The Contrabandista

The first full length theatre piece to have a Sullivan score, The Contrabandista, or The Law of the Ladrones, with lyrics by F.C. Burnand, premiered at St George's Opera House on 18th December 1867. It ran for 72 performances, until 27th March 1868, and would be revised and expanded to form The Chieftain in 1894.

   
1869    
     
  Cox & Box

Cox & Box was produced again by the German Reeds at the Gallery of Illustration on 29th March 1867, as companion piece to the Gilbert play No Cards, making this the first date on which Gilbert & Sullivan's names would appear together on a theatre programme. No Cards was replaced on 22nd November 1869 by another Gilbert play, Ages Ago and Cox and Box remained on the bill until 26th March 1870.

   
1870    
     
SOLD Sullivan as accompanist

On 4th January 1870 Sullivan's name appears in a charity benefit programme from the Theatre Royal Covent Garden. Various songs and playlets were performed for the benefit of Charles Mathews, who would soon depart for Australia. A rather tongue-in cheek note suggests that because the band has been "washed out" of the pit, Mr T. German Reed, Mr Arthur Sullivan, Mr Ferdinand Wallerstein and others will accompany the action on a grand piano. If true, three of Gilbert's collaborators appeared on the bill that afternoon, and it is tempting to wish that Gilbert might have made an appearance too, in the audience, if not on the stage.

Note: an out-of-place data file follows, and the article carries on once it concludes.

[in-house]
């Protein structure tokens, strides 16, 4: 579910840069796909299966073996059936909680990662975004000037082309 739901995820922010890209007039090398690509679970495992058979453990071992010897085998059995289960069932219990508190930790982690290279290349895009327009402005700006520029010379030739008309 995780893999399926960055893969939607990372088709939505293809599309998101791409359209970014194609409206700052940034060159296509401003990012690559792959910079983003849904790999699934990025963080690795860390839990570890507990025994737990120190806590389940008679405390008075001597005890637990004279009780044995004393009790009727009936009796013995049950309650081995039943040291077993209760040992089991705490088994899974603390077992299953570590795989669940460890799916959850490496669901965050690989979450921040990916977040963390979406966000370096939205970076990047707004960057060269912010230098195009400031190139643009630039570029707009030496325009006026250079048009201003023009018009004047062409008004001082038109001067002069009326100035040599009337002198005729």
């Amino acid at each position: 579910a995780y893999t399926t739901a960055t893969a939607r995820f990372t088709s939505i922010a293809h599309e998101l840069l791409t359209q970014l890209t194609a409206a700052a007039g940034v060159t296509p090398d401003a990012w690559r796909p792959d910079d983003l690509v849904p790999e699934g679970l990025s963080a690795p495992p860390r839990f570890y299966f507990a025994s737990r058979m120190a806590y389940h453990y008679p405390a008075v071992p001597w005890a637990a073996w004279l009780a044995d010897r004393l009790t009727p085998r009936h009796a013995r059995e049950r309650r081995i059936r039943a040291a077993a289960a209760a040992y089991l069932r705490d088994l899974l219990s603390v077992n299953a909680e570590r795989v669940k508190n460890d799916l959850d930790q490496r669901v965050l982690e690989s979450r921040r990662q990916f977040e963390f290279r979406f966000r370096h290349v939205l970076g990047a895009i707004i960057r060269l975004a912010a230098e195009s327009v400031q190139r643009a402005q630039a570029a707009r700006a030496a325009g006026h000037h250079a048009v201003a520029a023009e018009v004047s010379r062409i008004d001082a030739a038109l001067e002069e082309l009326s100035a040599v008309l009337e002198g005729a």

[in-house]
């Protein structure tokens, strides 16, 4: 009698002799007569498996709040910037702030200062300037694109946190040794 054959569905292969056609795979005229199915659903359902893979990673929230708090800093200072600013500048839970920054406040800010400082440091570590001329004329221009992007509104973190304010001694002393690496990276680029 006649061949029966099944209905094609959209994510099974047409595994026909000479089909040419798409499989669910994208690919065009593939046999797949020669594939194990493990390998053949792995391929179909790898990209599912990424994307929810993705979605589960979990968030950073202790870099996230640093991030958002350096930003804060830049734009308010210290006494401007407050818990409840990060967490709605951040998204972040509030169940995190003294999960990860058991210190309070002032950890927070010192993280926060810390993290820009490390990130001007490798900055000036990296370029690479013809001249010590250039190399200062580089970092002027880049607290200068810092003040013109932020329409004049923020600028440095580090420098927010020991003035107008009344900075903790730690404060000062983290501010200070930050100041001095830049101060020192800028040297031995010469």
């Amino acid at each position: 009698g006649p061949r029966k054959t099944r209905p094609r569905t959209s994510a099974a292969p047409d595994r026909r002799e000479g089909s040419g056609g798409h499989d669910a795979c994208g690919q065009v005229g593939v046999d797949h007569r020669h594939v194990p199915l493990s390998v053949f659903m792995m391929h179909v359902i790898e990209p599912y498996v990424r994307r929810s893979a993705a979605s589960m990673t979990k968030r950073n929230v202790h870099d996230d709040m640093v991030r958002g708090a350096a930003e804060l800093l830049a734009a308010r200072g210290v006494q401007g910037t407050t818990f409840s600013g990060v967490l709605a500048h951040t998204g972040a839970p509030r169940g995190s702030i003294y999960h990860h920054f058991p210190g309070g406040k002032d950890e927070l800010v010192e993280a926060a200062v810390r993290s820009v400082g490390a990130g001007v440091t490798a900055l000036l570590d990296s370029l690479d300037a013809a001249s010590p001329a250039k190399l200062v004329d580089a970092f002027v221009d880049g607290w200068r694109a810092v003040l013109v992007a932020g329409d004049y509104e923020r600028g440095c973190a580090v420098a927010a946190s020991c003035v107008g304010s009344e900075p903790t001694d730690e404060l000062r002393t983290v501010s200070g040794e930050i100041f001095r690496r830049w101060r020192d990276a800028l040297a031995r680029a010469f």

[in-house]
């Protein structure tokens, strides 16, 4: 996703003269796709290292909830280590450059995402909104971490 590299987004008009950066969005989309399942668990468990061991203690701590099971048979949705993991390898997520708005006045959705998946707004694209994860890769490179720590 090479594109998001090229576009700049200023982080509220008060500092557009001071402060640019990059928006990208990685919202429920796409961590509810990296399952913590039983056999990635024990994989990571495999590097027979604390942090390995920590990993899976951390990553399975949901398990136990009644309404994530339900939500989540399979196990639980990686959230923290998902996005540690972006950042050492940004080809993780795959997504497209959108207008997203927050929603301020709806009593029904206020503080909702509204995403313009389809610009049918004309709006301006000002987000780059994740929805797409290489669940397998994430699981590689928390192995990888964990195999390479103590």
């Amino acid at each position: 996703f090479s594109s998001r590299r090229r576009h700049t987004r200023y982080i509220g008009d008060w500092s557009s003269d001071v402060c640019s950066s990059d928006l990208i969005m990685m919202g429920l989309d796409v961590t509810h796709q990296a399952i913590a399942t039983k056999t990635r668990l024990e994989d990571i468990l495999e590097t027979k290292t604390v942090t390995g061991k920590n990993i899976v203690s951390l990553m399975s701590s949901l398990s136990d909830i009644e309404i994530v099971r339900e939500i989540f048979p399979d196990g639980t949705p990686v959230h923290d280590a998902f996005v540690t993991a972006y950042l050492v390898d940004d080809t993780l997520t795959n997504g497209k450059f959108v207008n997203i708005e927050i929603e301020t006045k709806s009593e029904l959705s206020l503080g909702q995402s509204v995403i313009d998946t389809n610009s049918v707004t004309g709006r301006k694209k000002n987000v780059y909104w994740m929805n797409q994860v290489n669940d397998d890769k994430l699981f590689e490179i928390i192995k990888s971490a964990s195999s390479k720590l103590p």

1871    
     
  Cox & Box

Cox & Box was revived at the Alhambra Theatre on 16th October 1871, playing with two ballets, The Chinese Revel and Fête a la Watteau.

   
   
SOLD

Thespis